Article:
The IL-76 departure was not the only Volga Dnepr jet heading out that morning. An AN124 was also in and they scheduled their departures within 30 minutes of each other. I wasn’t passing the Ruslan up given that I was already there. The weather was still crummy but this did mean that there was a lot of moisture showing up as the pressure dropped. The 124 was loaded up a bit more so ran a lot longer on the takeoff run and rotated not far from where I was. The moisture in the air resulted in some nice puffs over the wing surface and it was trailing vortices from rotation all through the climb out until it disappeared into the clouds. It actually was pulling its own cloud for a while as it neared the cloud base and I thought it had gone into the cloud at first but it cleared up again for a moment before it did finally enter the clouds.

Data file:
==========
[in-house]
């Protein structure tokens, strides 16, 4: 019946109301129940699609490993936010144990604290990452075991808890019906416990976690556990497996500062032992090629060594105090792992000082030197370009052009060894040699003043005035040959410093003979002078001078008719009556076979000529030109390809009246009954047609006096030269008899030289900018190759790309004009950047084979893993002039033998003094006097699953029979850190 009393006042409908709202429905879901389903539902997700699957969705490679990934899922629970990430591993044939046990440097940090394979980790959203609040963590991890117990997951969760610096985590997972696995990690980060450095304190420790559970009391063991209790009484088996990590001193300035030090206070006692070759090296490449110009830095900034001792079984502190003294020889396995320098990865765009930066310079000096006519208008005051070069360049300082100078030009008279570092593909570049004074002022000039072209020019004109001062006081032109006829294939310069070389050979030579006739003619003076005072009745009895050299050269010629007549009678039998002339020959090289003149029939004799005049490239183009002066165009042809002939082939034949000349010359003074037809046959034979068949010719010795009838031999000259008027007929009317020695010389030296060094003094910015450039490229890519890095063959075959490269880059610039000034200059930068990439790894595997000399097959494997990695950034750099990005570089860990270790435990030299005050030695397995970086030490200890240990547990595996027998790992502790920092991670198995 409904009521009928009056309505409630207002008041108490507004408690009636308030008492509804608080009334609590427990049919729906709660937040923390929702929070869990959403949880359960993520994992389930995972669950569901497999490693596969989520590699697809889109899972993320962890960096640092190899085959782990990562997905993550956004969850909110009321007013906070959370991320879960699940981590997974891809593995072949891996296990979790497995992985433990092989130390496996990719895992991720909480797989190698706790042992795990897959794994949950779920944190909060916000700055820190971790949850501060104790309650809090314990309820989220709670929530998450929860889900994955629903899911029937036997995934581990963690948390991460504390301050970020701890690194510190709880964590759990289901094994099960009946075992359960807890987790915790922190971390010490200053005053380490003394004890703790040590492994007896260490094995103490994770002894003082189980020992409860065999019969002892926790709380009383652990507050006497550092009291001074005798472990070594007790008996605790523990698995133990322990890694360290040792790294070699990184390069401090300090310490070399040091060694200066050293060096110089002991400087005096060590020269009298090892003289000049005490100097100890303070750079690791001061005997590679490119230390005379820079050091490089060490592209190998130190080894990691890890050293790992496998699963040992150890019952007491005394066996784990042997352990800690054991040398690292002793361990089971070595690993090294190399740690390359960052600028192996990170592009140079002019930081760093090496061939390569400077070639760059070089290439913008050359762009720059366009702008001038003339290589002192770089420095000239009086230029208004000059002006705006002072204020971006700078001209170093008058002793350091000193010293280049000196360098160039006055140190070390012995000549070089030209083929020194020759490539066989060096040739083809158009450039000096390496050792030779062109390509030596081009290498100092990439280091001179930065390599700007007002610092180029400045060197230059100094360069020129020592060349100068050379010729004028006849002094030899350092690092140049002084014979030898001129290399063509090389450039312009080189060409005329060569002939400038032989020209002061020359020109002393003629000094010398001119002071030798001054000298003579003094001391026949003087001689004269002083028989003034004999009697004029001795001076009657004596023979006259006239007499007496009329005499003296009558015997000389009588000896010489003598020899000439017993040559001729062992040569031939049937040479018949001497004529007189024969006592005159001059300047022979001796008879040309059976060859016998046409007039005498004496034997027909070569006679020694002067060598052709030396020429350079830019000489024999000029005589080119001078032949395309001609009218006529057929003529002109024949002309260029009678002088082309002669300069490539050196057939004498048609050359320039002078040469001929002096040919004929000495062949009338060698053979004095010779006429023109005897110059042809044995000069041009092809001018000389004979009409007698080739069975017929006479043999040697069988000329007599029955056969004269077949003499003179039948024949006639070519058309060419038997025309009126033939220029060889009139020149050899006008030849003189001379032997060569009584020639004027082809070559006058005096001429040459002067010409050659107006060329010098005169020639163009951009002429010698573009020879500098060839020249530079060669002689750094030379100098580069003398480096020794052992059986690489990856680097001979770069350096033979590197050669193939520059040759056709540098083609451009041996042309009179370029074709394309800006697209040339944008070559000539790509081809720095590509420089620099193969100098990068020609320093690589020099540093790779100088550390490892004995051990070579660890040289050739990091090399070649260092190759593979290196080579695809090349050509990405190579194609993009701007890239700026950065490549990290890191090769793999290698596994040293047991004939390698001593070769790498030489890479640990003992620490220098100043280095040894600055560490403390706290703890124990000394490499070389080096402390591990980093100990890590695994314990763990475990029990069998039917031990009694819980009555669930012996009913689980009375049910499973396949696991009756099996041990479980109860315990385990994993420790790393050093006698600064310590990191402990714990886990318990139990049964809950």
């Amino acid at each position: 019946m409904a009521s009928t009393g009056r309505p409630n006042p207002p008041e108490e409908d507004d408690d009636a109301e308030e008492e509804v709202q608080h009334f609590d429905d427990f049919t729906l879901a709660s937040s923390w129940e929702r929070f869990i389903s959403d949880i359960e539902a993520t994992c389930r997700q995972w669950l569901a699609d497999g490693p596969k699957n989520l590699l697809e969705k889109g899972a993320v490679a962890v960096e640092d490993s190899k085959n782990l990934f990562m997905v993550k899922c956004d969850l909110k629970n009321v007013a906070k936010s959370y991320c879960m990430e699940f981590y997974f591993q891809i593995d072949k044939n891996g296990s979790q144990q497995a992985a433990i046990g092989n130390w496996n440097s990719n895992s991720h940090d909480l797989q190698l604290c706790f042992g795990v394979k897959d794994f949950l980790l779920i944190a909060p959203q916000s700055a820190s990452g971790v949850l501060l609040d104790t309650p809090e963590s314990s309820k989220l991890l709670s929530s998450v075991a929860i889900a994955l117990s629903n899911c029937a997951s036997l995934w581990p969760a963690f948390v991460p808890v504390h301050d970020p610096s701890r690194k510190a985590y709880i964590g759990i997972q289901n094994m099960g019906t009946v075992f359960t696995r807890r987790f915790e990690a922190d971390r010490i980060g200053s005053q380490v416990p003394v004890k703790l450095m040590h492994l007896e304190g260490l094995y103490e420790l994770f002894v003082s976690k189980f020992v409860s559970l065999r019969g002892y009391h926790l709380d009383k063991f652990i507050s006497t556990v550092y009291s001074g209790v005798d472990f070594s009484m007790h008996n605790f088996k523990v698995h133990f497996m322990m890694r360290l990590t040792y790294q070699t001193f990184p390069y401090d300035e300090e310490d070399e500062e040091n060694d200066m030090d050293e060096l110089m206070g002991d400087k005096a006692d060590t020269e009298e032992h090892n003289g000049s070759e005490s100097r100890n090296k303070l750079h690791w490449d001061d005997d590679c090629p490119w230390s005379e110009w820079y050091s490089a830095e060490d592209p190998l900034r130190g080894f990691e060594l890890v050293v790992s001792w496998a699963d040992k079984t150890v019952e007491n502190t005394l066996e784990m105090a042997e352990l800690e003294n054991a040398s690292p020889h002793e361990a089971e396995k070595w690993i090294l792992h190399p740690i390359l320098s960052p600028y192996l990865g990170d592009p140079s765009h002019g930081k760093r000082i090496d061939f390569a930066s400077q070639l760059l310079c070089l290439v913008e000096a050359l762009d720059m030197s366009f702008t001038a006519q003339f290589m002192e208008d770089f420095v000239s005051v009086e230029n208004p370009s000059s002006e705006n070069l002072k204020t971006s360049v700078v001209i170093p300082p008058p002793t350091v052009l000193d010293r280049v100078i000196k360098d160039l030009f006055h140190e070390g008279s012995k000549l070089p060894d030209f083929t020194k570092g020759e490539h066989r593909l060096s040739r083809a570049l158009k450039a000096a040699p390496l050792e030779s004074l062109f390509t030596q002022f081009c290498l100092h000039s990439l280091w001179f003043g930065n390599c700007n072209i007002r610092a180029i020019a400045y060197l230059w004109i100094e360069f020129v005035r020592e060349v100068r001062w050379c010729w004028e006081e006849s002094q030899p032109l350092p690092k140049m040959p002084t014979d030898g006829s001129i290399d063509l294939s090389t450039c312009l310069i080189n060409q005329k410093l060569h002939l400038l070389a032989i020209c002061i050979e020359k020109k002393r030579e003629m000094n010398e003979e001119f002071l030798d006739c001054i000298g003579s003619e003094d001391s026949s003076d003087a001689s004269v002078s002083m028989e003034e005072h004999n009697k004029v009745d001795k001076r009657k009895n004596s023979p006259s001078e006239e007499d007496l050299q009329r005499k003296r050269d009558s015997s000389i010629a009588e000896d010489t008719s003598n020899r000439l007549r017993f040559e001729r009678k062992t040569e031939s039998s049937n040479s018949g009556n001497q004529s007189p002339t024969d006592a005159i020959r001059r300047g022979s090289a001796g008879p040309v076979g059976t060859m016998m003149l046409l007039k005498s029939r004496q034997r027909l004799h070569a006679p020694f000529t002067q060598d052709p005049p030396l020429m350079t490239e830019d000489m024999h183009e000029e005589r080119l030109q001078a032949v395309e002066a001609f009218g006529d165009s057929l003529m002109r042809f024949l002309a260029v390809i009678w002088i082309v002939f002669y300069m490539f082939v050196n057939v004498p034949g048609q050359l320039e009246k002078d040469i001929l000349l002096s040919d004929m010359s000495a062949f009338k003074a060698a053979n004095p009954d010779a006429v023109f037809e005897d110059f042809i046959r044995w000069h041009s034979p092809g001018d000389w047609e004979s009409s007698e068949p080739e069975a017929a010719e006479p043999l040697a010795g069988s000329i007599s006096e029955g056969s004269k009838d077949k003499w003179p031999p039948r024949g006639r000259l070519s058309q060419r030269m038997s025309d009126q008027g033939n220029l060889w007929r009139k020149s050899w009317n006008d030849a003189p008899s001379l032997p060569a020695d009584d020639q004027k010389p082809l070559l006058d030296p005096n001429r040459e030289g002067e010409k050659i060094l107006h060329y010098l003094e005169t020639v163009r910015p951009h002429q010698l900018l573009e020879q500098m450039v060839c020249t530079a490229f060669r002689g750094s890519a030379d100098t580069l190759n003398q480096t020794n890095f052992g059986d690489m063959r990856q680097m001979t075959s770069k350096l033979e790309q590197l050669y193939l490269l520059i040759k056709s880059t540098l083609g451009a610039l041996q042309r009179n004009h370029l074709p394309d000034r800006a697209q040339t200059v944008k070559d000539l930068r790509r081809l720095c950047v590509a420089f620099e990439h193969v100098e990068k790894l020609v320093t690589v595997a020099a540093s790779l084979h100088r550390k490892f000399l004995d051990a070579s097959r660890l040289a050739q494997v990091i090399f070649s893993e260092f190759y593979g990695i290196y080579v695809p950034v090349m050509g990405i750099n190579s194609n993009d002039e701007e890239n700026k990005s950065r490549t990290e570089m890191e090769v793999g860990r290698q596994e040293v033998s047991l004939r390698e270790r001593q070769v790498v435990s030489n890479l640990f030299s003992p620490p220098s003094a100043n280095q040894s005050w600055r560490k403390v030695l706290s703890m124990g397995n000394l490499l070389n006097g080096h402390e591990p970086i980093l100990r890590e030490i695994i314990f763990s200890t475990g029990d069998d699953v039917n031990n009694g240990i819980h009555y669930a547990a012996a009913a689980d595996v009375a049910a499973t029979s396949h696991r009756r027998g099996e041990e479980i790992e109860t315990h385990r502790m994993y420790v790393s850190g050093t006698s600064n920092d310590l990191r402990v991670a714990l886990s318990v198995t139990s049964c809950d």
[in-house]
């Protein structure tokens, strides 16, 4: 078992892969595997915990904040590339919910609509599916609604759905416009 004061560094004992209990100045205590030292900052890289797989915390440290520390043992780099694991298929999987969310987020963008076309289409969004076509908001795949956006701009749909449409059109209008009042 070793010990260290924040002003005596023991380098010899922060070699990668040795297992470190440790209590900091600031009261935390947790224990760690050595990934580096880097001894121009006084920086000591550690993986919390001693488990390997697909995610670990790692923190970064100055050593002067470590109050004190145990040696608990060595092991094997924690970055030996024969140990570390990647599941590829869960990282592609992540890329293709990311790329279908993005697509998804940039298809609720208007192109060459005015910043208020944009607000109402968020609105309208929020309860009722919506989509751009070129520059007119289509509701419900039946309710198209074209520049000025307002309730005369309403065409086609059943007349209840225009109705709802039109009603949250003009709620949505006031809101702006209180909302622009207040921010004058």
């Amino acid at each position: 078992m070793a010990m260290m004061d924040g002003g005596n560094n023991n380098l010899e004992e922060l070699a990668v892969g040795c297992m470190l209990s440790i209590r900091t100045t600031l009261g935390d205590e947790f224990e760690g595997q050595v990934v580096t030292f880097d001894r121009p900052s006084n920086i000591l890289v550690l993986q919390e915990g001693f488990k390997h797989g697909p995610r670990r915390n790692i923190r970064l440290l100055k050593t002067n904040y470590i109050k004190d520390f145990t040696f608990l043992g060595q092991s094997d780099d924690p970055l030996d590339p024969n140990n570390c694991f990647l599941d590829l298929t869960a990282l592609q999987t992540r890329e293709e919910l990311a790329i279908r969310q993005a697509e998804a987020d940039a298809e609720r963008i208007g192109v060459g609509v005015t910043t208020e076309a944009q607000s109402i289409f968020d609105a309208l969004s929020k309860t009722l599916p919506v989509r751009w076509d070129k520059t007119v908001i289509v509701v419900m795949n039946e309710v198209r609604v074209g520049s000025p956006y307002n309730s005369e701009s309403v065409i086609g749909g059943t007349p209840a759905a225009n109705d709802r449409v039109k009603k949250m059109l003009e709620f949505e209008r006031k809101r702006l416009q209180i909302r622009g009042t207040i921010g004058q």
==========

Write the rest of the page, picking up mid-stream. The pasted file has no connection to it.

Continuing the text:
If you buy a car, you go to the dealer to pick it up. If you buy an airliner, there might not be a dealer but you will still go to pick it up. After the production test flights have been completed, the customer gets to carry out their own test flights. If all squawks have been dealt with, time to pay and take the “keys”. Then a crew from the airline will fly the plane to their home base. This 787 had been handed over to LOT and the crew were flying it back to Warsaw. Delivery flights are often obvious from the takeoff roll. Fueled up for a long trip, they use a bit more of the runway than the test flights do. In a short while, this jet will be busy plying the LOT route structure.